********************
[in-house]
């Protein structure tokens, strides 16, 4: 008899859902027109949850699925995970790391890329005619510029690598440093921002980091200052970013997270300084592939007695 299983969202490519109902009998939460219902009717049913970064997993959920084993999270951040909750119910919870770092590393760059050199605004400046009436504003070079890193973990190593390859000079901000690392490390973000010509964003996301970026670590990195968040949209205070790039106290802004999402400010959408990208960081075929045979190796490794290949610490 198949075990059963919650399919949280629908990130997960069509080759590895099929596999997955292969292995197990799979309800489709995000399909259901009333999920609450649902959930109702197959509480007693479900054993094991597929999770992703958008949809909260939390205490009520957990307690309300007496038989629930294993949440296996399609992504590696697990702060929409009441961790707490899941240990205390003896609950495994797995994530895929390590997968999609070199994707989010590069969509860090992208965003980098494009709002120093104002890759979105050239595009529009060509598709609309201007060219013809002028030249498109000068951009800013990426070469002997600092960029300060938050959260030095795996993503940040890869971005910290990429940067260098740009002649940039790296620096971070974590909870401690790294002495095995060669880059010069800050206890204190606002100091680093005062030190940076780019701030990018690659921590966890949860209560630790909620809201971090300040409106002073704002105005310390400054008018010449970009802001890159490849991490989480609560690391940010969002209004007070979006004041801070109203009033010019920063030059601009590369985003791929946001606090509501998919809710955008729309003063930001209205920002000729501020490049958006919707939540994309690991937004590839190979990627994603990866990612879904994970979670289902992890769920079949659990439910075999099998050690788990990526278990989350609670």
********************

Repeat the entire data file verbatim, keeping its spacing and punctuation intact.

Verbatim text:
[in-house]
């Protein structure tokens, strides 16, 4: 008899859902027109949850699925995970790391890329005619510029690598440093921002980091200052970013997270300084592939007695 299983969202490519109902009998939460219902009717049913970064997993959920084993999270951040909750119910919870770092590393760059050199605004400046009436504003070079890193973990190593390859000079901000690392490390973000010509964003996301970026670590990195968040949209205070790039106290802004999402400010959408990208960081075929045979190796490794290949610490 198949075990059963919650399919949280629908990130997960069509080759590895099929596999997955292969292995197990799979309800489709995000399909259901009333999920609450649902959930109702197959509480007693479900054993094991597929999770992703958008949809909260939390205490009520957990307690309300007496038989629930294993949440296996399609992504590696697990702060929409009441961790707490899941240990205390003896609950495994797995994530895929390590997968999609070199994707989010590069969509860090992208965003980098494009709002120093104002890759979105050239595009529009060509598709609309201007060219013809002028030249498109000068951009800013990426070469002997600092960029300060938050959260030095795996993503940040890869971005910290990429940067260098740009002649940039790296620096971070974590909870401690790294002495095995060669880059010069800050206890204190606002100091680093005062030190940076780019701030990018690659921590966890949860209560630790909620809201971090300040409106002073704002105005310390400054008018010449970009802001890159490849991490989480609560690391940010969002209004007070979006004041801070109203009033010019920063030059601009590369985003791929946001606090509501998919809710955008729309003063930001209205920002000729501020490049958006919707939540994309690991937004590839190979990627994603990866990612879904994970979670289902992890769920079949659990439910075999099998050690788990990526278990989350609670």